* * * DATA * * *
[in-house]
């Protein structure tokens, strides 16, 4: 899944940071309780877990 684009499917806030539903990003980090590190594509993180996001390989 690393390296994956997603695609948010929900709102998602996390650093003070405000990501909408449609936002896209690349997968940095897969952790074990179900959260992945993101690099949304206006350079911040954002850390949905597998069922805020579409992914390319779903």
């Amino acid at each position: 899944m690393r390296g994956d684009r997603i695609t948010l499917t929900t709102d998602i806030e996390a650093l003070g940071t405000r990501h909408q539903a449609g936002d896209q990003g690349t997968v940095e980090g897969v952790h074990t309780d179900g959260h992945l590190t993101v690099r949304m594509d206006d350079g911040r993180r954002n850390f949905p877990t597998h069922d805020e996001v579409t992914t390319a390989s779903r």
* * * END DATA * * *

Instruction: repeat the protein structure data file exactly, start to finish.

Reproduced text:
[in-house]
């Protein structure tokens, strides 16, 4: 899944940071309780877990 684009499917806030539903990003980090590190594509993180996001390989 690393390296994956997603695609948010929900709102998602996390650093003070405000990501909408449609936002896209690349997968940095897969952790074990179900959260992945993101690099949304206006350079911040954002850390949905597998069922805020579409992914390319779903």
């Amino acid at each position: 899944m690393r390296g994956d684009r997603i695609t948010l499917t929900t709102d998602i806030e996390a650093l003070g940071t405000r990501h909408q539903a449609g936002d896209q990003g690349t997968v940095e980090g897969v952790h074990t309780d179900g959260h992945l590190t993101v690099r949304m594509d206006d350079g911040r993180r954002n850390f949905p877990t597998h069922d805020e996001v579409t992914t390319a390989s779903r």